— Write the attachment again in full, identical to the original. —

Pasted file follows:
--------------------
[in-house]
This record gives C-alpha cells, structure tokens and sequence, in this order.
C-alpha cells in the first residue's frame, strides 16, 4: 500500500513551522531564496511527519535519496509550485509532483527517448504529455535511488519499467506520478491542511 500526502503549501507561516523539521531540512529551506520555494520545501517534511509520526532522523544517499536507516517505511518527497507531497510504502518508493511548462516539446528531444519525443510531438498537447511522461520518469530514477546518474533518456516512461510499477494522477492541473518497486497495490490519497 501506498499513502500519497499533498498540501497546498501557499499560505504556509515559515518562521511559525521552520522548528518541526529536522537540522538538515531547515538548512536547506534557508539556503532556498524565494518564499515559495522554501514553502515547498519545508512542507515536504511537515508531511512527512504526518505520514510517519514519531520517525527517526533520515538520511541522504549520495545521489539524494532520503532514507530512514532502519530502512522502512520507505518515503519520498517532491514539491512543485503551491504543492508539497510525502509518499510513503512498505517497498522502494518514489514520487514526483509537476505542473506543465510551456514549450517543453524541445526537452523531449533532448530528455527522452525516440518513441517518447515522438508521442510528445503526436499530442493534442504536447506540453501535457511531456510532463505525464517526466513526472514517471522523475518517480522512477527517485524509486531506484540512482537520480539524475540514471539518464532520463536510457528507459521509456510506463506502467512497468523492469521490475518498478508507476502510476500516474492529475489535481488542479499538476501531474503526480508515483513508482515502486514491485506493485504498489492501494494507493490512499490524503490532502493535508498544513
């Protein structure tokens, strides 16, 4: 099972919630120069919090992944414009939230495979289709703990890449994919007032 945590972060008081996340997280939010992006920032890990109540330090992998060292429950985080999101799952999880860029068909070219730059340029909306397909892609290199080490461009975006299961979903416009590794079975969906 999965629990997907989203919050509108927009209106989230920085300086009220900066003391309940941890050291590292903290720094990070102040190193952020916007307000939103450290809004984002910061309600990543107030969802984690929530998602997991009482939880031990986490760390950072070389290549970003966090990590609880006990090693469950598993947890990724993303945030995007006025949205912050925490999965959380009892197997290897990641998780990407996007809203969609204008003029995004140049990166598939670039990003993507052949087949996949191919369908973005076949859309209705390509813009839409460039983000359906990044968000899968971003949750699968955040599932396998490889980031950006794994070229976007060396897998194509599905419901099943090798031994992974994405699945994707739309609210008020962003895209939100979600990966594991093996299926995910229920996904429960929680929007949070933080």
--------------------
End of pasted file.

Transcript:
[in-house]
This record gives C-alpha cells, structure tokens and sequence, in this order.
C-alpha cells in the first residue's frame, strides 16, 4: 500500500513551522531564496511527519535519496509550485509532483527517448504529455535511488519499467506520478491542511 500526502503549501507561516523539521531540512529551506520555494520545501517534511509520526532522523544517499536507516517505511518527497507531497510504502518508493511548462516539446528531444519525443510531438498537447511522461520518469530514477546518474533518456516512461510499477494522477492541473518497486497495490490519497 501506498499513502500519497499533498498540501497546498501557499499560505504556509515559515518562521511559525521552520522548528518541526529536522537540522538538515531547515538548512536547506534557508539556503532556498524565494518564499515559495522554501514553502515547498519545508512542507515536504511537515508531511512527512504526518505520514510517519514519531520517525527517526533520515538520511541522504549520495545521489539524494532520503532514507530512514532502519530502512522502512520507505518515503519520498517532491514539491512543485503551491504543492508539497510525502509518499510513503512498505517497498522502494518514489514520487514526483509537476505542473506543465510551456514549450517543453524541445526537452523531449533532448530528455527522452525516440518513441517518447515522438508521442510528445503526436499530442493534442504536447506540453501535457511531456510532463505525464517526466513526472514517471522523475518517480522512477527517485524509486531506484540512482537520480539524475540514471539518464532520463536510457528507459521509456510506463506502467512497468523492469521490475518498478508507476502510476500516474492529475489535481488542479499538476501531474503526480508515483513508482515502486514491485506493485504498489492501494494507493490512499490524503490532502493535508498544513
């Protein structure tokens, strides 16, 4: 099972919630120069919090992944414009939230495979289709703990890449994919007032 945590972060008081996340997280939010992006920032890990109540330090992998060292429950985080999101799952999880860029068909070219730059340029909306397909892609290199080490461009975006299961979903416009590794079975969906 999965629990997907989203919050509108927009209106989230920085300086009220900066003391309940941890050291590292903290720094990070102040190193952020916007307000939103450290809004984002910061309600990543107030969802984690929530998602997991009482939880031990986490760390950072070389290549970003966090990590609880006990090693469950598993947890990724993303945030995007006025949205912050925490999965959380009892197997290897990641998780990407996007809203969609204008003029995004140049990166598939670039990003993507052949087949996949191919369908973005076949859309209705390509813009839409460039983000359906990044968000899968971003949750699968955040599932396998490889980031950006794994070229976007060396897998194509599905419901099943090798031994992974994405699945994707739309609210008020962003895209939100979600990966594991093996299926995910229920996904429960929680929007949070933080």